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Biology of UnderGround Symbioses (BUGS): studies of a subterranean ant-aphid-microbe cooperative network

Periodic Report Summary 1 - BUGS (Biology of UnderGround Symbioses (BUGS): studies of a subterranean ant-aphid-microbe cooperative network)

Mutualism, cooperative interactions between species, forms the basis of life as we know it. For example, ancient mutualism between early prokaryotes drove the evolution of eukaryotic cells, whereas present day mutualism promotes biodiversity and resilience of diverse ecosystems and governs our everyday interactions with our cattle, crops, and gut microbiota.
Given this ubiquity, it is surprising that the evolutionary biology of mutualism is still not well understood. In project BUGS we aim to understand mutualism evolution and stability by (1) mapping a community of North-American ant, aphid and bacterial mutualists, (2) unravelling the mechanisms that underlie these mutualisms, such as these insects’ behaviours and their nutritional relationships and (3) developing theoretical models which combine novel insights on mutualism evolution with existing network theory.
The interactions among subterranean ants and the aphids and mealybugs they farm in their nest are classic examples of mutualism. The aphids and mealybugs are considered ‘trophobionts’: The ants depend on them for food, because they ‘milk’ them for their excrement, the so-called honeydew. In turn, the trophobionts depend on the constant and safe environment provided by the ants. Traditionally, such ant-trophobiont interactions have been viewed as pairwise mutualism only, with a single ant species farming a single aphid species. In this project, we take the novel approach of considering these interactions in their wider ecological community. Not only do we extend our view towards considering multiple species of ants and trophobionts, we also take into account other organisms these insects interact with, such as their gut bacteria and, for the trophobionts, their host plants.
Here we report on the project progress over the last 24 months, with regard to each of BUGS’ three main objectives. First, in a recent literature review we demonstrated that viewing individual mutualistic (and even parasitic) interactions as subsets of larger ecological communities in which partners are represented by multiple species (Ivens et al. 2016) can indeed be a tool to improve our understanding of mutualism and parasitism evolution. We also developed a network analytic quick guide to ant-myrmecophile networks to facilitate similar studies in the future, for which we adopted metrics from existing network theory as indicators of co-evolution.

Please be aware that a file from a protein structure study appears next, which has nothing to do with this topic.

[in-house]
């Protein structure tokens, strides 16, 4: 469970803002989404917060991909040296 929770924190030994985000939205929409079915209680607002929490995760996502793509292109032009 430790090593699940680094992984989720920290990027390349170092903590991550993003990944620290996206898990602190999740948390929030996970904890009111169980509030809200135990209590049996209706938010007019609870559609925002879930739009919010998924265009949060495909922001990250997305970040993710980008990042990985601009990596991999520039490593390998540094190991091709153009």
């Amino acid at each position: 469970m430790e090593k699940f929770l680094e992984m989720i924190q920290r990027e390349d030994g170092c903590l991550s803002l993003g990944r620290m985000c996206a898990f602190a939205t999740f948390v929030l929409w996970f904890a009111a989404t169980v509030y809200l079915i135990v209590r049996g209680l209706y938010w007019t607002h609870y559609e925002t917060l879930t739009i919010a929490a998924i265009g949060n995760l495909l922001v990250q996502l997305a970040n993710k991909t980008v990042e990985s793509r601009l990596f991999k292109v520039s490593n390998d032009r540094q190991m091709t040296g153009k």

Second, we used these tools in field sampling studies on North American subterranean ant-trophobiont interactions. Indeed we found that pairwise interactions are embedded in multi-species communities, in this case including five species of ants farming nine species of aphids and five species of mealybugs (Fig. 1). Most of the aphid and mealybug species involved in this network are new to science and will be taxonomically described as part of this project. In addition, we showed that these communities also include potential ‘mutualism modulator’ organisms that may render mutualistic exchange of food or services worthwhile by modulating nutrient uptake and excretion. For example, our results show that both aphids and mealybugs indeed harbour highly specific gut bacteria, which presumably enable them to live off nutrient poor plant sap of specific host trees, which we also identified in our DNA barcoding experiments (Fig. 1). Similarly, ants harbour sugar-processing gut bacteria, which presumably enable them to live off the honeydew, the prime commodity of the mutualism (Fig. 1). The net benefits accrued by the ants in this mutualism may thus depend on their partner, as well as their partner’s partners.
Third, we have now developed laboratory set-ups that allow studies of the behavioural and biochemical mechanisms underlying the observed species interactions. Preliminary results show that the two main aphid species not only differ in their host tree and gut bacteria, but also produce honeydew with different amino acid content. Yet, in line with our field observations, the ants do not show a clear preference for one of these aphids in our preliminary choice experiments.
In sum, mutualism is ubiquitous in nature and plays important roles in fields as diverse as ecosystem dynamics under climate change, agriculture and medicine. Together our theoretical and empirical results indicate that a novel extended view of mutualistic communities may indeed hold the long-sought key to understanding the evolutionary origin and persistence of mutualism.

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